The genomic and molecular landscape of a rare type of benign pancreatic tumor has provided scientists with insights into the genes and pathways involved in beta cell regeneration, which could represent a starting point for developing new approaches to diabetes therapy that replace lost insulin-producing beta cells. “For the first time, we have a genomic recipe—an actual wiring diagram in molecular terms that demonstrates how beta cells replicate,” claims Andrew Stewart, M.D., director of the Diabetes, Obesity, and Metabolism Institute at the Icahn School of Medicine at Mount Sinai, who led the research.

“When you think of tumor genomics, you're thinking of breast cancer or colon cancer, leukemia, etc.,” he notes. “No one is thinking of doing genomics on tumors that don't really kill people. So the real innovation here is that we collected benign tumors that don't metastasize and don't cause great harm, and we're trying to use these benign tumors that have beta cell regeneration going on in them, as the only reasonable source of genomic information on how to make beta cells regenerate.”

Type 1 diabetes is characterized by a loss of insulin-producing beta cells, so a priority for diabetes research is the development of new treatments that can increase the number of healthy beta cells. Insulimonas are small, nonmalignant pancreatic beta cell carcinomas that overproduce insulin. Reasoning that the tumors would exhibit genomic mechanisms that underpin beta cell expansion, the Icahn School of Medicine team and colleagues in the U.S. and U.K., first carried out whole-exome sequencing and RNA sequencing of 38 human insulinomas. They then carried out network analysis of the data to computationally model relevant molecular events in insulinoma, relative to normal adult and juvenile human beta cells. “Our primary intent was to employ an integrative genomics approach to identify mitogenic mechanisms with potential application for human beta cell expansion,” the authors write in their published paper in Nature Communications, which is entitled “Insights into Beta Cell Regeneration for Diabetes via Integration of Molecular Landscapes in Human Insulinomas.”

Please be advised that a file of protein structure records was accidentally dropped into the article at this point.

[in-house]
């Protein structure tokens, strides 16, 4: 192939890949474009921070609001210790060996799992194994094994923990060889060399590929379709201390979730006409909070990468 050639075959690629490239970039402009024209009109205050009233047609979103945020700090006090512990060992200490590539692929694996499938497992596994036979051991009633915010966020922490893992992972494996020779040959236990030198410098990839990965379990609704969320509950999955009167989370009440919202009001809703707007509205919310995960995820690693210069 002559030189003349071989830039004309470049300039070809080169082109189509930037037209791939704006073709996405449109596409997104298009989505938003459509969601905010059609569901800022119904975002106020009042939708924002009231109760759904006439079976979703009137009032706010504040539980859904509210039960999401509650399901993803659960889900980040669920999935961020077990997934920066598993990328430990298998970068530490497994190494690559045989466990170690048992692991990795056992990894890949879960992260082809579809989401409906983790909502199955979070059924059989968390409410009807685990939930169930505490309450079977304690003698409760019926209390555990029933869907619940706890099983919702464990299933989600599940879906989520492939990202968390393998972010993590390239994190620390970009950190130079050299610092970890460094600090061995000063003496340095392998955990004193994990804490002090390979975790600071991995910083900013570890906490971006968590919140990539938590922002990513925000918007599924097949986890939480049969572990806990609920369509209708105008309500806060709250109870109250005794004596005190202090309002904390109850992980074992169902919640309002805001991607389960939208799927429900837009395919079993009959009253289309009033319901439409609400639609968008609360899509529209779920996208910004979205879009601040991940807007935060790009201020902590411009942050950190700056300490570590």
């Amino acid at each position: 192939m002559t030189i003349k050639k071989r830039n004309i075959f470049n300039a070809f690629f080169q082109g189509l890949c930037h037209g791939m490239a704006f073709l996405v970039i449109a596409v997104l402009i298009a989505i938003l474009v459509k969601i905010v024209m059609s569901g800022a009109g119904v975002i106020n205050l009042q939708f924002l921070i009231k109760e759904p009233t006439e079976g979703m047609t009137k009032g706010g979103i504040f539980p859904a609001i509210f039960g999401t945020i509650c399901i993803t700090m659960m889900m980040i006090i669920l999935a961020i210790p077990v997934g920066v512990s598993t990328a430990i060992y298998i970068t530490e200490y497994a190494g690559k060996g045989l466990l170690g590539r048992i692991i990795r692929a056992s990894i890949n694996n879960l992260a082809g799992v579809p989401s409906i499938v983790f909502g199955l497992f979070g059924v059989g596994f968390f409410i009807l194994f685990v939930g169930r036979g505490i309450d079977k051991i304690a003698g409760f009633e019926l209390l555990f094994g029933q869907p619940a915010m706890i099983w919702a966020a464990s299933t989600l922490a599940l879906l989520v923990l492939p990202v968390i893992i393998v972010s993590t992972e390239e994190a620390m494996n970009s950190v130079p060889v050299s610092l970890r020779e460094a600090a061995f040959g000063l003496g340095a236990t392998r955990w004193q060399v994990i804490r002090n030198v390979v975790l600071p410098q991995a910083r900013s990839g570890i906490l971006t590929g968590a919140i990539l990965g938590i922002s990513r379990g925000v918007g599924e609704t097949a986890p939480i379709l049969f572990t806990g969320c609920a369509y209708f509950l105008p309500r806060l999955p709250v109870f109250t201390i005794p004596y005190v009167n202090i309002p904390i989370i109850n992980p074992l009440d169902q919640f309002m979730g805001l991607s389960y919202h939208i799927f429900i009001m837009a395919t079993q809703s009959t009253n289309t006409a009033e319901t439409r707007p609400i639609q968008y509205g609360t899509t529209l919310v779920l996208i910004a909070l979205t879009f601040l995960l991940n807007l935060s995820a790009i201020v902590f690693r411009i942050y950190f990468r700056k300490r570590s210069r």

The key is knowing how to look, not just where to look, adds co-author Carmen Argmann, Ph.D., associate professor of genetics and genomic sciences at the Icahn School of Medicine at Mount Sinai. “In this case, we looked at millions of data points collected in rare human insulinomas to try and find an answer to a common disease, diabetes. We then computationally created two molecular pictures from that data, one from the insulinoma and one for the normal beta cell, and identified the critical differences that will hopefully lead to new ways to expand beta cell mass in diabetes patients.” The researchers next plan to look for clinical applications of their findings in partnership with Sema4, a genomic testing firm spun out of the Mount Sinai Health System. Sema4 is an interdisciplinary partnership of scientists, doctors, engineers, and genetic counselors that focuses on merging big data analytics with clinical diagnostics to aid disease treatment, diagnosis, and prevention.

Work by Dr. Stewart’s team had previously shown that the developmental plant-derived compound  harmine promotes beta cell regeneration and proliferation at levels that might be relevant to diabetes therapy. The latest results highlight the targets of harmine as a potential pathway for beta cell regeneration, as well as identifying a number of new potential pathways for diabetes therapy. “Collectively, this study provides a novel and complex lens through which to view insulinoma and its relationship to normal beta cell function …” the authors conclude. “Validation of key computational predictions supports the concept that understanding the molecular complexity of insulinoma may be a valuable approach to diabetes drug discovery.”

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